Melanosis peritonei in pregnancy: a case report and review of literature
© Springer-Verlag Berlin Heidelberg 2013
Received: 11 February 2013
Accepted: 30 October 2013
Published: 13 November 2013
KeywordsCysts Laparotomy Melanosis peritonei Peritoneal melanosis Pregnancy
Peritoneal melanosis is a rare condition characterized by pigment deposition in the peritoneum. Benign peritoneal melanosis may occur in association with other congenital cystic conditions such as ovarian dermoid, peritoneal, enteric duplication cysts, or even gastric triplication. We report the case of melanosis peritonei found during pregnancy diagnosed at the time of cesarean section for fetal distress.
Melanosis peritonei is an extremely rare condition with only 13 previously reported cases in the English literature [1–3]. This is the first published case in pregnancy. The condition has to be differentiated from other pigmented lesions like endometriosis, hemosiderosis, melanoma, and lipofuscinosis affecting the peritoneum.
The condition, when not associated with any malignancy, almost exclusively affects young females (mean age 18.3 ± 10.3 years; range: 0.5–28 years) with only 1 of the 14 reported cases was male. It has also been observed in the elderly, but this was always in association with malignancy [2, 3].
Commonly involved organs include ovaries, peritoneum, omentum, appendix, enteric cyst, intestine, liver, and gall bladder. The condition is associated with ovarian lesions in 57 % of the cases . In the remainder, it was associated with gastrointestinal congenital conditions and very rarely, with metastatic melanoma (one case) and colonic malignancy (one case) [2, 3]. The availability of a frozen section biopsy of the lesion may expedite the decision to proceed with a definitive surgical treatment in cases of benign lesions, which in our case, was not possible.
The pathogenesis of peritoneal melanosis, in particular, the origin of the pigment-producing cells is unclear. Among the recognized theories, spillage of pigment from ruptured ovarian teratomas is the most accepted . The majority has indeed been observed in women with ovarian melanogenic tumors or ovarian teratomas in the reproductive age group. However, this theory is unable to explain the association of peritoneal melanosis with other conditions like peritoneal cyst, duplication cyst of the gastrointestinal tract, or colonic carcinoma. A possibility of multifocal occurrence has been suggested as melanin deposits have been noted on both inner and outer surfaces of the viscera. It has been suggested that peritoneal melanosis might occur independent of ovarian melanogenic tumors . Further, the presence of melanocytes in the peritoneal cavity may be attributed to aberrant development from the neural crest cells as a result of either excessive migration of the neural crest cells toward the anterior abdominal wall or due to anomalous malposition of neural crest to the peritoneum before the 10th week [6, 7]. Others have postulated that the esophageal mucosa, a common site for melanosis within enteric cysts, and a likely source of melanin, ruptures to peritoneal spaces . The pigment could be derived from the breakdown of heme within dermoid cysts possessing a fully developed gastric wall with peptic ulceration . These theories do not explain, however, the absence of melanophages in the mucosa of the enteric cyst, or unruptured cystic lesions. Lastly, it has been suggested that the pinched-off mesothelial remnants during development might be the progenitor cells evoking peritoneal melanosis .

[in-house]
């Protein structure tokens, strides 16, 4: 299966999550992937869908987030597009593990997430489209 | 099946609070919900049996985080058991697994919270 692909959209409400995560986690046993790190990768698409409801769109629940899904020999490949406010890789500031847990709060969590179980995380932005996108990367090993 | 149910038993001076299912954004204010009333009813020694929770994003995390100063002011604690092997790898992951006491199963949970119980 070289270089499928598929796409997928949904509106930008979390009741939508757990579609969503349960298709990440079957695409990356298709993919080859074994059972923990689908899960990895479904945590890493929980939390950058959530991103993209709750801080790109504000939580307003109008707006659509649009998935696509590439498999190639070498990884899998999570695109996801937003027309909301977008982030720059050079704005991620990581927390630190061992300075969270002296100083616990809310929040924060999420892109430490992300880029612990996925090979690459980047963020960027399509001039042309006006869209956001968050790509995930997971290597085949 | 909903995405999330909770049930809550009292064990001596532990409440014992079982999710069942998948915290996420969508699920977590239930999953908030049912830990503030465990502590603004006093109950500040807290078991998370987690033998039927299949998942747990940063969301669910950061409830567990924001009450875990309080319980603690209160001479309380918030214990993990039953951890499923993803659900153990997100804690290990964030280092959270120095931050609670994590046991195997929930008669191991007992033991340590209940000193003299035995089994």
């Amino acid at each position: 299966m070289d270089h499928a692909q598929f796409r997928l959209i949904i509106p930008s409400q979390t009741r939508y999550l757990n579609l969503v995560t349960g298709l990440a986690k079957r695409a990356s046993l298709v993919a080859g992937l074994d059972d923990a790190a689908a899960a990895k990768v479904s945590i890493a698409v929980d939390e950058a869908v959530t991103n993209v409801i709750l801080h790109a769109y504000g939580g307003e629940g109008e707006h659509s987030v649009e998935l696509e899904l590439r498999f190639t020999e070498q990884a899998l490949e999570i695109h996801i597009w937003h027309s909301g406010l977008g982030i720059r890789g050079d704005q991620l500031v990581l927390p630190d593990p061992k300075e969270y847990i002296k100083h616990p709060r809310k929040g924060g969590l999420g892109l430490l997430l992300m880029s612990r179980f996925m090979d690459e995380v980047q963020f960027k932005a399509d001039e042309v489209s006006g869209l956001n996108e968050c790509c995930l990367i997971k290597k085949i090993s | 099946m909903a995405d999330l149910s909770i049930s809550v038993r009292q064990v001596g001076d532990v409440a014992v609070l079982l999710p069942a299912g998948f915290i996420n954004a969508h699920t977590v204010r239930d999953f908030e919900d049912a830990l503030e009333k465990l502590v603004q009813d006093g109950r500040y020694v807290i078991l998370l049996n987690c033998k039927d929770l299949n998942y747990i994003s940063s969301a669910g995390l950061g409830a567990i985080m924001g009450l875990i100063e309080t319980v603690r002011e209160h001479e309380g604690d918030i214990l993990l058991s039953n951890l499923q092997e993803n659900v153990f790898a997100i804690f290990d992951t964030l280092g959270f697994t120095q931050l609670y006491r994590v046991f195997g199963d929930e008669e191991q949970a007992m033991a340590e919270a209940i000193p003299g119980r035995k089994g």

On diagnosis, pathology will determine further management. Malignancy is to be excluded and suggested treatment for the dermoids is oopherectomy . Metastatic peritoneal malignant melanoma has a very poor prognosis and can be treated with chemotherapy, with few survivors beyond 2 years of diagnosis .
Melanosis peritonei is an extremely rare condition that may be incidentally encountered during the course of a laparotomy. We did so at the time of cesarean section. It is usually associated with ovarian lesions. If not, it may point to other congenital anomalies and very rarely, to metastatic melanoma or colonic malignancy.
Conflicts of interest
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